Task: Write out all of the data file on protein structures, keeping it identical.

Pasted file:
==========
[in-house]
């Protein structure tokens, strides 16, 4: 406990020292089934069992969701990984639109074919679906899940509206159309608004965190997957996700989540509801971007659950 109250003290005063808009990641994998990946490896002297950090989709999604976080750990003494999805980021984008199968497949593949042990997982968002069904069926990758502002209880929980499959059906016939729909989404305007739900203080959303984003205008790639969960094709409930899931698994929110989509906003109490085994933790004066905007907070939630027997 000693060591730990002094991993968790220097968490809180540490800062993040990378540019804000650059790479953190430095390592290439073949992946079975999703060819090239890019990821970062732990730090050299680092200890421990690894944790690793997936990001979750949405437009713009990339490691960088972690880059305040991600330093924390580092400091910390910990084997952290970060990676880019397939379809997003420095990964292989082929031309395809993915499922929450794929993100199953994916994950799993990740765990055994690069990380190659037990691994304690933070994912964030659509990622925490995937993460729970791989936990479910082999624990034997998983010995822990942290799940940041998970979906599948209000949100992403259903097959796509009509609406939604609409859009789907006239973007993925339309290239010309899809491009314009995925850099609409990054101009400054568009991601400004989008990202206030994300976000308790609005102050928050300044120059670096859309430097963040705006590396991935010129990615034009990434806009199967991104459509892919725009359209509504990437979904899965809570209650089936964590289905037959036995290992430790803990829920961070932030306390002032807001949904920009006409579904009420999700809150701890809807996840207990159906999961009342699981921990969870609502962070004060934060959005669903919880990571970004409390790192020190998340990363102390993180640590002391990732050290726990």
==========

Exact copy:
[in-house]
């Protein structure tokens, strides 16, 4: 406990020292089934069992969701990984639109074919679906899940509206159309608004965190997957996700989540509801971007659950 109250003290005063808009990641994998990946490896002297950090989709999604976080750990003494999805980021984008199968497949593949042990997982968002069904069926990758502002209880929980499959059906016939729909989404305007739900203080959303984003205008790639969960094709409930899931698994929110989509906003109490085994933790004066905007907070939630027997 000693060591730990002094991993968790220097968490809180540490800062993040990378540019804000650059790479953190430095390592290439073949992946079975999703060819090239890019990821970062732990730090050299680092200890421990690894944790690793997936990001979750949405437009713009990339490691960088972690880059305040991600330093924390580092400091910390910990084997952290970060990676880019397939379809997003420095990964292989082929031309395809993915499922929450794929993100199953994916994950799993990740765990055994690069990380190659037990691994304690933070994912964030659509990622925490995937993460729970791989936990479910082999624990034997998983010995822990942290799940940041998970979906599948209000949100992403259903097959796509009509609406939604609409859009789907006239973007993925339309290239010309899809491009314009995925850099609409990054101009400054568009991601400004989008990202206030994300976000308790609005102050928050300044120059670096859309430097963040705006590396991935010129990615034009990434806009199967991104459509892919725009359209509504990437979904899965809570209650089936964590289905037959036995290992430790803990829920961070932030306390002032807001949904920009006409579904009420999700809150701890809807996840207990159906999961009342699981921990969870609502962070004060934060959005669903919880990571970004409390790192020190998340990363102390993180640590002391990732050290726990």